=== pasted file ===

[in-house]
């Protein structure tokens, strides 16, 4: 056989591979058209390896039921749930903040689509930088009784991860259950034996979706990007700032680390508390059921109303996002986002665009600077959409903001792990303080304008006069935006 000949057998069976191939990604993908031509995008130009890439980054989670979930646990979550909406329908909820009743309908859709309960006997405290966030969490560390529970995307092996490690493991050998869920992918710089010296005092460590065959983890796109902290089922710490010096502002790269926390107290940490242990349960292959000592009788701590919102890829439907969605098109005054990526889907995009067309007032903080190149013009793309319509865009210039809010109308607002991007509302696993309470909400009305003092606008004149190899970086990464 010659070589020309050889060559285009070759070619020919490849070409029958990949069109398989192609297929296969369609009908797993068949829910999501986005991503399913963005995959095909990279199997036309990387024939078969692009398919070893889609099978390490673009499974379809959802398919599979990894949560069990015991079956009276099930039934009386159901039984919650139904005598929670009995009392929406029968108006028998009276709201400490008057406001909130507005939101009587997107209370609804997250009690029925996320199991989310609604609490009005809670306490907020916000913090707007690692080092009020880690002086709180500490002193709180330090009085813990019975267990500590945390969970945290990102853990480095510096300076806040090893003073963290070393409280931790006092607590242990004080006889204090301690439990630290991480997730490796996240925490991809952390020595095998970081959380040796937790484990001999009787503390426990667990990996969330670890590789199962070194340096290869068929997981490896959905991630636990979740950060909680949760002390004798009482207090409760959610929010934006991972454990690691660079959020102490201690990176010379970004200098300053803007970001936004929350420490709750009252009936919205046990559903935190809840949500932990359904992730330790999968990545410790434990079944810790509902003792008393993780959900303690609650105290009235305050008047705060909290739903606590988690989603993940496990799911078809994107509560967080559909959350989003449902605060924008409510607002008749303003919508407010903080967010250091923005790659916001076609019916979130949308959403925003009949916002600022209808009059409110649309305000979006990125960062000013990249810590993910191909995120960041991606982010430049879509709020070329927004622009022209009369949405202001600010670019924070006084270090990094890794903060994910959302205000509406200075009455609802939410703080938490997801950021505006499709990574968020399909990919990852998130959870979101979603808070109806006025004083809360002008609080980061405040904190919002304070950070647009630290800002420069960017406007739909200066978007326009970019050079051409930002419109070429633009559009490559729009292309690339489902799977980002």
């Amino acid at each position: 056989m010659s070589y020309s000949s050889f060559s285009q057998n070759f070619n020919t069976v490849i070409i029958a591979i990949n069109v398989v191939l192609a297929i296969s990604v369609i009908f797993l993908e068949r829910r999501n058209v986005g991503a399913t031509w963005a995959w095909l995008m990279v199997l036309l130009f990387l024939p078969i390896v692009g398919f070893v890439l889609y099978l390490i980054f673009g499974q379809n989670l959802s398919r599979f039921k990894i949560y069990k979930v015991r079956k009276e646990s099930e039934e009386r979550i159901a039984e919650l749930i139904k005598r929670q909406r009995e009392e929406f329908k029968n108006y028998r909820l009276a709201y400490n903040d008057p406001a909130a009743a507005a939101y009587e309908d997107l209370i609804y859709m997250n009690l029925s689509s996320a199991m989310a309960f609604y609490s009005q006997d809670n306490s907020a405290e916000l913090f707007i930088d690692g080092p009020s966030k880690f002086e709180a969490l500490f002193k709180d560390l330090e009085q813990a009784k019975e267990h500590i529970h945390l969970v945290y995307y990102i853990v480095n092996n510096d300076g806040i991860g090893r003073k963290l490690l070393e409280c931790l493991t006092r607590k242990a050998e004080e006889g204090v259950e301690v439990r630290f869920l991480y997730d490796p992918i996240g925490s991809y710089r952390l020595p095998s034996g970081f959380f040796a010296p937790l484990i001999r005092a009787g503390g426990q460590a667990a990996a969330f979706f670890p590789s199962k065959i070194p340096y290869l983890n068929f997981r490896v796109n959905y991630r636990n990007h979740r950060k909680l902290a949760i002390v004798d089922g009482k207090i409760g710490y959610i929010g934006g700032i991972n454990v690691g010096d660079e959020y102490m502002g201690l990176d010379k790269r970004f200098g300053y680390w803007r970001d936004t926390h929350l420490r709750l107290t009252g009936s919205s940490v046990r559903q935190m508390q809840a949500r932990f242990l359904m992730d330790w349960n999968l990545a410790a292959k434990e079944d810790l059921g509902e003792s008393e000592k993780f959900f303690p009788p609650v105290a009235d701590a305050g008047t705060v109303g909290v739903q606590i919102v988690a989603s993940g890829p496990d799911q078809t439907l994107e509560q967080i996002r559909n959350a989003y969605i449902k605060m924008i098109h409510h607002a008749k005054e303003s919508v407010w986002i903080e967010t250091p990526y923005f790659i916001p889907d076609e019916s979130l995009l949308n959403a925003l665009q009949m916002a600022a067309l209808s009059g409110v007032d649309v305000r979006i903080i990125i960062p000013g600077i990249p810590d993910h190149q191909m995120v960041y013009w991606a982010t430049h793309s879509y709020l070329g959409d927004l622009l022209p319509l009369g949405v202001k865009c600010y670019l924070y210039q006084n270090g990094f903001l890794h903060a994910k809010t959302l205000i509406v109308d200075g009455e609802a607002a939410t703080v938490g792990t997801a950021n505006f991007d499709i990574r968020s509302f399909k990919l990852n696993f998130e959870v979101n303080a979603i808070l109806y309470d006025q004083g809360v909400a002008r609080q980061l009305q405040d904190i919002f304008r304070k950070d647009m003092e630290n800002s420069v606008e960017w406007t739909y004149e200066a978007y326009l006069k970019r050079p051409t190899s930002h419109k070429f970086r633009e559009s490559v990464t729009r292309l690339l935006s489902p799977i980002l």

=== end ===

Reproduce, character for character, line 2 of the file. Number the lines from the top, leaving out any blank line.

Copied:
């Protein structure tokens, strides 16, 4: 056989591979058209390896039921749930903040689509930088009784991860259950034996979706990007700032680390508390059921109303996002986002665009600077959409903001792990303080304008006069935006 000949057998069976191939990604993908031509995008130009890439980054989670979930646990979550909406329908909820009743309908859709309960006997405290966030969490560390529970995307092996490690493991050998869920992918710089010296005092460590065959983890796109902290089922710490010096502002790269926390107290940490242990349960292959000592009788701590919102890829439907969605098109005054990526889907995009067309007032903080190149013009793309319509865009210039809010109308607002991007509302696993309470909400009305003092606008004149190899970086990464 010659070589020309050889060559285009070759070619020919490849070409029958990949069109398989192609297929296969369609009908797993068949829910999501986005991503399913963005995959095909990279199997036309990387024939078969692009398919070893889609099978390490673009499974379809959802398919599979990894949560069990015991079956009276099930039934009386159901039984919650139904005598929670009995009392929406029968108006028998009276709201400490008057406001909130507005939101009587997107209370609804997250009690029925996320199991989310609604609490009005809670306490907020916000913090707007690692080092009020880690002086709180500490002193709180330090009085813990019975267990500590945390969970945290990102853990480095510096300076806040090893003073963290070393409280931790006092607590242990004080006889204090301690439990630290991480997730490796996240925490991809952390020595095998970081959380040796937790484990001999009787503390426990667990990996969330670890590789199962070194340096290869068929997981490896959905991630636990979740950060909680949760002390004798009482207090409760959610929010934006991972454990690691660079959020102490201690990176010379970004200098300053803007970001936004929350420490709750009252009936919205046990559903935190809840949500932990359904992730330790999968990545410790434990079944810790509902003792008393993780959900303690609650105290009235305050008047705060909290739903606590988690989603993940496990799911078809994107509560967080559909959350989003449902605060924008409510607002008749303003919508407010903080967010250091923005790659916001076609019916979130949308959403925003009949916002600022209808009059409110649309305000979006990125960062000013990249810590993910191909995120960041991606982010430049879509709020070329927004622009022209009369949405202001600010670019924070006084270090990094890794903060994910959302205000509406200075009455609802939410703080938490997801950021505006499709990574968020399909990919990852998130959870979101979603808070109806006025004083809360002008609080980061405040904190919002304070950070647009630290800002420069960017406007739909200066978007326009970019050079051409930002419109070429633009559009490559729009292309690339489902799977980002």